This detail of a painting by Josh Elliott showcases what drew the Montana artist to this particular scene. What was his line of thinking?
“Inhospitable Beauty,” by Josh Elliott, 2013, oil, 24 x 40 in.
“The reflected light in that warm rock face in shadow is the whole reason I painted that piece,” says Elliott. “I had a lot of fun painting red shadows, since I come from Montana. This scene screams of the high-key nature of the desert.”
“River Glitter,” by Josh Elliott, 2013, oil, 32 x 40 in.
Elliott says he can see that the bounce light in the shadowed face on the right is from the sunlit ground in front of it, compared to the cooler and darker shadows on the rock face further along the rock. But he wasn’t intellectualizing it when he was painting it. “I just try to paint what I see, and sometimes I play it up a little bit,” says the artist. “I try not to question what I see too much.”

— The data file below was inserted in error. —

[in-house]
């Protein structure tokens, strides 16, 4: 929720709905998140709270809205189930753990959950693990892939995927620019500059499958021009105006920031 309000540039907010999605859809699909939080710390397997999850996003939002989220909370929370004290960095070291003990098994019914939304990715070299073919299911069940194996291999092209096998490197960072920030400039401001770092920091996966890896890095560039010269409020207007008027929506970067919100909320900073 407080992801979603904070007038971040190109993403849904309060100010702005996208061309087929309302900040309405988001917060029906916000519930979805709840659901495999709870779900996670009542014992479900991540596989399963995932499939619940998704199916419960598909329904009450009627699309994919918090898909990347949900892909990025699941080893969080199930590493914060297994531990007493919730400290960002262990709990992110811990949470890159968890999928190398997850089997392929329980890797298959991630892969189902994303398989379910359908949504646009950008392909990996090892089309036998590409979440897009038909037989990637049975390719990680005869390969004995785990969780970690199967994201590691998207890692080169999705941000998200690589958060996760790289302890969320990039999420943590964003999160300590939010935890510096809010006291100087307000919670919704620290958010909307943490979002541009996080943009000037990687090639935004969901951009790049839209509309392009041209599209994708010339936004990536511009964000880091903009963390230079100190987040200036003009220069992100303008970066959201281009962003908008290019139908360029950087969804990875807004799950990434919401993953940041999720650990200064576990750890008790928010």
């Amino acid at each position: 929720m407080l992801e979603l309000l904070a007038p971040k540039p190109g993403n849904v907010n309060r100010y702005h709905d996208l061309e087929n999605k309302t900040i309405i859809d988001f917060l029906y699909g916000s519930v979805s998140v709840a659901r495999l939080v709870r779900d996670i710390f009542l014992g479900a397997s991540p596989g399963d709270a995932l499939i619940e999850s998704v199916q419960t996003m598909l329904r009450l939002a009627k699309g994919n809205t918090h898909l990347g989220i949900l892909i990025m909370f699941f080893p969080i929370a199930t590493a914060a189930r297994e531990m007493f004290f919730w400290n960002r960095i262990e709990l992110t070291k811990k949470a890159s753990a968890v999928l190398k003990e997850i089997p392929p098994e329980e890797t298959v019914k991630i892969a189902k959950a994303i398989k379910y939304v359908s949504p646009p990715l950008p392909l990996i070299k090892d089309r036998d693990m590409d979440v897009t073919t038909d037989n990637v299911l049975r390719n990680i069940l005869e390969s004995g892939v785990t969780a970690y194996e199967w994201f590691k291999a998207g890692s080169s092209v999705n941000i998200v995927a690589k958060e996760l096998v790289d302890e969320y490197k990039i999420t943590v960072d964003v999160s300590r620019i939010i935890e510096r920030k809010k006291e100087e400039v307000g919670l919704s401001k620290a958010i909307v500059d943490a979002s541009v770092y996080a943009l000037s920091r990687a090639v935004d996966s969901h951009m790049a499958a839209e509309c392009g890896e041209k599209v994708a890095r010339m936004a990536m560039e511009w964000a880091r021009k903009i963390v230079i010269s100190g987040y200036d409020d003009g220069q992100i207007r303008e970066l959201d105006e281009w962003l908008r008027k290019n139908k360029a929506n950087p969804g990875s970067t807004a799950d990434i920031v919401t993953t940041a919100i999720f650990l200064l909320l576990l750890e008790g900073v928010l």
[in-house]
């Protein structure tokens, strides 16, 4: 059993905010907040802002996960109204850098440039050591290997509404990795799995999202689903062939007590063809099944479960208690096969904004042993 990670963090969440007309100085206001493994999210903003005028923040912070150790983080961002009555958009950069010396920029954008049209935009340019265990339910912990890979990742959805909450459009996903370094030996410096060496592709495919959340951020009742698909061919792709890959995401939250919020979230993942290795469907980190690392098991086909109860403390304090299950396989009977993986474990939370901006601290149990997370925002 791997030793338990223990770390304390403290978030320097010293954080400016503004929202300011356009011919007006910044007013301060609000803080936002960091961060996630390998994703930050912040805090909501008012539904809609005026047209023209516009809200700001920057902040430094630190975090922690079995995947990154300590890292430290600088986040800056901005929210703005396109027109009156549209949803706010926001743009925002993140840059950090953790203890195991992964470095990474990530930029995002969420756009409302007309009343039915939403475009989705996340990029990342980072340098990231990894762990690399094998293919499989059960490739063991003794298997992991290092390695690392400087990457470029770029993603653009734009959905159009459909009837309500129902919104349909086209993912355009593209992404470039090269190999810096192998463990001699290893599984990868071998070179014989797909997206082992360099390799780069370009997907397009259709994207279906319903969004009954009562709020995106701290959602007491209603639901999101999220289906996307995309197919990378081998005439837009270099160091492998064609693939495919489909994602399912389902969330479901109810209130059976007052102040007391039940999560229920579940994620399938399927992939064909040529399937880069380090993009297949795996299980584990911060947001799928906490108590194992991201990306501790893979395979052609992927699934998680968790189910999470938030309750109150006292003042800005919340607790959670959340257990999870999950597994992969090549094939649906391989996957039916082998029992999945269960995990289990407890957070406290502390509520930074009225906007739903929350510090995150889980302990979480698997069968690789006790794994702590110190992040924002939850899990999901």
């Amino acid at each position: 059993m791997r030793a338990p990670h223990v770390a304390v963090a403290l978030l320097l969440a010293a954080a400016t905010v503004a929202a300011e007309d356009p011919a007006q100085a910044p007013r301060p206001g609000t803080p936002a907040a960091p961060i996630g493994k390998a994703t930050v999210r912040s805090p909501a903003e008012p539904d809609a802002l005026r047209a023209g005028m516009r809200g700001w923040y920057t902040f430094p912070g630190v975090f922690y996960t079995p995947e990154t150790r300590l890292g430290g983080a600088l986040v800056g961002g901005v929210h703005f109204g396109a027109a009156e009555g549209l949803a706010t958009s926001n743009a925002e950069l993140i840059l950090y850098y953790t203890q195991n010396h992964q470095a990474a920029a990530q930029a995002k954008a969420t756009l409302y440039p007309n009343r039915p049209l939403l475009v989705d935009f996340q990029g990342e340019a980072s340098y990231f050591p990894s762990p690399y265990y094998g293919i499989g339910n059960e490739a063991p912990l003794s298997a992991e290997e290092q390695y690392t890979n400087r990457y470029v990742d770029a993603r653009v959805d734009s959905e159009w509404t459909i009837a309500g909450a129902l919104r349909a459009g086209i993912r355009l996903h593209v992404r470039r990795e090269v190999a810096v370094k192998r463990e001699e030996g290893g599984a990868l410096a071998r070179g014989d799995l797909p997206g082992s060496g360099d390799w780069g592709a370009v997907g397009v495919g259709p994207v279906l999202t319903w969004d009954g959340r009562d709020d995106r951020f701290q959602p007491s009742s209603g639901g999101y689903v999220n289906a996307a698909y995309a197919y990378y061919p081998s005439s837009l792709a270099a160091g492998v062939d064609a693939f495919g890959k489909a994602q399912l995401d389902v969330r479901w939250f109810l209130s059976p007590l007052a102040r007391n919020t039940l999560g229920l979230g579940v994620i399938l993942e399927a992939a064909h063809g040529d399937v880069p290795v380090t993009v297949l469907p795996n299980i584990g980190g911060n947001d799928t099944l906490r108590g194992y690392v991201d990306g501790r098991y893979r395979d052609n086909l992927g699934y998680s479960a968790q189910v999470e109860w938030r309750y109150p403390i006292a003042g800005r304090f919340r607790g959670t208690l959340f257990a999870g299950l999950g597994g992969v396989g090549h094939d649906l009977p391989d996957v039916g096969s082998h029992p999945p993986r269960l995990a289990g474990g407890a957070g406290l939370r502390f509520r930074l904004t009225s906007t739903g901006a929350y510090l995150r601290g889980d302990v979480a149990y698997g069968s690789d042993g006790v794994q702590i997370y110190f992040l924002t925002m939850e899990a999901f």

“Hillsong,” by Josh Elliott, 2013, oil, 15 x 30 in.
The piece was painted from plein air sketches, reference photos, and his memory of his trip to Monument Valley as part of the Maynard Dixon Country event last year, in Southern Utah. Elliott said he did indeed have to adjust to all the warm colors of the area, but he remembered a quote from Robert Lougheed that said anything darker than yellow ochre is a shadow value. Elliott’s explorations have found this to be true, and also that yellow ochre can be a relative cool — compared to an Indian red — and he used this type of thinking to achieve the warm shadows in a convincing manner. The artist reports that he is playing with this concept these days, with sap green sometimes providing a shadow color. “Actually, I’ve been thinking less about color and more about value and temperature,” says Elliott.
“In Between,” by Josh Elliott, 2013, oil, 24 x 30 in.
“Inhospitable Beauty” and more of Elliott’s paintings went on view at the Eiteljorg Museum of American Indians and Western Art in Indianapolis, for its “Quest for the West Art Show and Sale” last week.